Ketogenic diets (KDs) have been applied in the therapy of paediatric epilepsy for nearly a century. Recently, beneficial results have also been reported on metabolic disorders and neurodegeneration, designating aged individuals as possible recipients. However, KDs efficacy decrease after the suckling period, and very little is known about their impact on the aging brain. In the present study, the effect on the neuronal energetic supply of a KD containing 20% of medium chain triglycerides (MCT) was investigated in Purkinje cells of the cerebellar vermis of late-adult (19-month-old) rats. The animals were fed with the KD for 8 weeks, and succinic dehydrogenase (SDH) activity was cytochemically determined. The following parameters of SDH-positive mitochondria were evaluated by the use of a computer-assisted image analysis system connected to a transmission electron microscope: numeric density (Nv), average volume (V), volume density (Vv), and cytochemical precipitate area/mitochondrial area (R). Young, age-matched, and old animals fed with a standard chow were used as controls. We found significantly higher Nv in MCT-KD-fed rats vs. all the control groups, in young vs. late-adult and old controls, and in late-adult vs. old controls. V and Vv showed no significant differences among the groups. R was significantly higher in MCT-KD-fed rats vs. all the control animals, and in old vs. young and late-adult controls. Present data indicate that the ketogenic treatment counteracted age-related decrease in numeric density of SDH-positive mitochondria, and enhanced their metabolic efficiency. Given the central role of mitochondrial impairment in age-related physio-pathological changes of the brain, these findings may represent a starting point to examine novel potentialities for KDs. © 2009 Elsevier Ltd. All rights reserved.


Palma L.D.,Marche Polytechnic University | Marinelli M.,Marche Polytechnic University | Pavan M.,Marche Polytechnic University | Bertoni-Freddari C.,Neurobiology of Aging Laboratory
Romanian Journal of Morphology and Embryology | Year: 2011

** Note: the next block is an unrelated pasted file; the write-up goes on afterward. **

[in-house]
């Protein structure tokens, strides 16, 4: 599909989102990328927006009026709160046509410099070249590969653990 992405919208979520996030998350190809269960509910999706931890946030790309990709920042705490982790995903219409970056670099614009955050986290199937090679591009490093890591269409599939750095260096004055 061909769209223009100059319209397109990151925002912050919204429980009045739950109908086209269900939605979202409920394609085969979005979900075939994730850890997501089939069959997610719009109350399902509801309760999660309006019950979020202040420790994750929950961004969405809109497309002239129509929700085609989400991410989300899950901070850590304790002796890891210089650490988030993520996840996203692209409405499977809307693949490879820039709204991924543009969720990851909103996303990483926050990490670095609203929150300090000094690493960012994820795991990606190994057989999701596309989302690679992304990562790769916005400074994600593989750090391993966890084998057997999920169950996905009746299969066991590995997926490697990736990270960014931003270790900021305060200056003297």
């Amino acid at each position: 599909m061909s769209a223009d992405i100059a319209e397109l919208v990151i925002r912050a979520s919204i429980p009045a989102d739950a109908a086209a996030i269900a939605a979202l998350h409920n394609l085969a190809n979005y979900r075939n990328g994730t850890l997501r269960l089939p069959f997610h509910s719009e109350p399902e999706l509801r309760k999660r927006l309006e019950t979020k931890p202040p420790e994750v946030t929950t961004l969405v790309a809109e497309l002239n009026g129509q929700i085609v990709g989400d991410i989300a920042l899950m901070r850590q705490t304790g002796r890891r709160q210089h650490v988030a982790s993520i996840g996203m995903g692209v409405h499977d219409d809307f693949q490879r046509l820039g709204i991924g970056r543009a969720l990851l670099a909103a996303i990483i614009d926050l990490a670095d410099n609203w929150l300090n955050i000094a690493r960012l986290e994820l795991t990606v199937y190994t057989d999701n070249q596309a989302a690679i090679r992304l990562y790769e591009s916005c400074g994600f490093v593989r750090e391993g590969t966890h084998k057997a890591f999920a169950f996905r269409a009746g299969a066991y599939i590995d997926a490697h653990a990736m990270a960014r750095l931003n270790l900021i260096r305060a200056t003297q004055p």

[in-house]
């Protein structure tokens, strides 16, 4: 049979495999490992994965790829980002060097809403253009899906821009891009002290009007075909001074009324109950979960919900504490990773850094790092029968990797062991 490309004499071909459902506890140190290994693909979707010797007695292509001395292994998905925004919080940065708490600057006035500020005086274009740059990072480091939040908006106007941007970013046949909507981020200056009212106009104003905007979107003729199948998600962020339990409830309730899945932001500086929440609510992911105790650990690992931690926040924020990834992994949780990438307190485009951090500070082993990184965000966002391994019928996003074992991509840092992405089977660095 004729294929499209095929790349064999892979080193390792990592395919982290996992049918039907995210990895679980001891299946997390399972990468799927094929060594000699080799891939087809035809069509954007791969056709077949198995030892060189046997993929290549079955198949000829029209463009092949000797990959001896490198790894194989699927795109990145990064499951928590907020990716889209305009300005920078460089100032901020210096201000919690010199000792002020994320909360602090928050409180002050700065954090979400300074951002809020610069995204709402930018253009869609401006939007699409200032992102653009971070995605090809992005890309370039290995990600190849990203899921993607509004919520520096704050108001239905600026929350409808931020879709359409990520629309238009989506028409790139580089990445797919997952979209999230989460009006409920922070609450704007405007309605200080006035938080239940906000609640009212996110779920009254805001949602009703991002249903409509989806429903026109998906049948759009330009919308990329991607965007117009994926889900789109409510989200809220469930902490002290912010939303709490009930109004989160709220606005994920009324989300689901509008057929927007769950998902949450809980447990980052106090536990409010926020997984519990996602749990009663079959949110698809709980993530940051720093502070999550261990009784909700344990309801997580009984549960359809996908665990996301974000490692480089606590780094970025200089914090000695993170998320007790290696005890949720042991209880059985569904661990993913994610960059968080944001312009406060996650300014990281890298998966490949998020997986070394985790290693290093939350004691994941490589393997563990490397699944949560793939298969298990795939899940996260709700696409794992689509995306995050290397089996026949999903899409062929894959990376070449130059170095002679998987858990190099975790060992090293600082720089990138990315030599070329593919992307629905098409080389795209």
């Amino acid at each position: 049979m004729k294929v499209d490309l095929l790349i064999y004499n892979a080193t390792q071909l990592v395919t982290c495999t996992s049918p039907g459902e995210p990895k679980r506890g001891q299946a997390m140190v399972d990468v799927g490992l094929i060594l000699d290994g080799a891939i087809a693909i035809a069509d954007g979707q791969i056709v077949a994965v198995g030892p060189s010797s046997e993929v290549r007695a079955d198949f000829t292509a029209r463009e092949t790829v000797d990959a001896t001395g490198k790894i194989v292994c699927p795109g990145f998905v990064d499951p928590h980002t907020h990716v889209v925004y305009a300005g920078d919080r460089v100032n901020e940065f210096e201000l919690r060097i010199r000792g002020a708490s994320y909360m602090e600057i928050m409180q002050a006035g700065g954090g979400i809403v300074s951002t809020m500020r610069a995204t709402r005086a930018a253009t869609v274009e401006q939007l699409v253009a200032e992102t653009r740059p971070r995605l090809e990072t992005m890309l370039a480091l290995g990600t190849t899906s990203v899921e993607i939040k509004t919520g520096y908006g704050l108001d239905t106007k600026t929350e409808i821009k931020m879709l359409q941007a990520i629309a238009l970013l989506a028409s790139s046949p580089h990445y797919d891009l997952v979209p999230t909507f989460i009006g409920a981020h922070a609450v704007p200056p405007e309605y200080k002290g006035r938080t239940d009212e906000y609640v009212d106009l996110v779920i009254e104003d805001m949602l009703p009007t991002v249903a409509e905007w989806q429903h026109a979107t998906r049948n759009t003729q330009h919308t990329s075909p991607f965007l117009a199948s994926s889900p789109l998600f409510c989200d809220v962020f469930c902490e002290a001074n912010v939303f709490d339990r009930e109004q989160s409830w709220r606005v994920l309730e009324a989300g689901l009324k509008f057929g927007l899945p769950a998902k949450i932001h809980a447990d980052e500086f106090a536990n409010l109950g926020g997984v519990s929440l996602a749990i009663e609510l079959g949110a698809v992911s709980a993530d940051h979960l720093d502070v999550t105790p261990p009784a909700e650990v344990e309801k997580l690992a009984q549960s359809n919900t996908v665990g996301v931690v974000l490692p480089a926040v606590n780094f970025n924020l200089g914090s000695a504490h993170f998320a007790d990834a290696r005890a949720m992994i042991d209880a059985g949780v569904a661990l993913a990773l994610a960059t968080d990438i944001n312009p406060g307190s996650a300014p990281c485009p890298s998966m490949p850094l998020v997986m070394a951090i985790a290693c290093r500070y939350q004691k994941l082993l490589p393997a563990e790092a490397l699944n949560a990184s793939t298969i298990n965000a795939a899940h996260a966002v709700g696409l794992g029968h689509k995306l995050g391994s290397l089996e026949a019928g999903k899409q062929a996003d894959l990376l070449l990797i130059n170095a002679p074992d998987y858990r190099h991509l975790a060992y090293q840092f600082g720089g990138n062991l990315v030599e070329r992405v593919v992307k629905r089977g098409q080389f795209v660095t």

Background: The muscle-tendon junction (MTJ) is a physiologically vital tissue interface and a highly specialized region in the muscle- tendon unit. It is the weakest point in the muscle-tendon unit, making it susceptible to strain injuries. Nonetheless, knowledge of the pathological changes affecting this region and of its response to the atrophy process is very limited. The aim of the study was to examine MTJ ultrastructural morphology in patients with different conditions that induce skeletal muscle atrophy and to attempt a grading of the atrophy process. Materials and Methods: Fifteen patients undergoing amputation in the distal or proximal third of the lower leg due to chronic or acute conditions were divided into two groups. Specimens of gastrocnemius muscle collected at the time of surgery were analyzed by histology and electron microscopy. The contact between muscle and tendon was measured using a dedicated software that calculated semi-automatically the base (B) and perimeter (P) of muscle cell finger-like processes at the MTJ. Results: Electron microscopy. The cells in the atrophic muscle of the chronic group were shallow and bulky. In the acute group, the myotendinous endings differed significantly in their structure from those of the chronic group. In atrophic muscle, the contact between muscle and tendon was reduced by quantitative and qualitative changes in the myotendinous endings. The B/P ratio allowed definition of three grades of myotendinous ending degeneration. Discussion: It is unclear whether degenerative changes induced by immobilization in muscle and, specifically, the MTJ are temporary and reversible or permanent. Conclusions: This preliminary study suggested a classification of ultrastructural MTJ changes into grade 0, reflecting a quite normal MTJ; grade 1, an intermediate process that might lead to irreversible atrophy or to recovery, spontaneously or with drug therapy; and grade 2, irreversible process with complete structural alteration.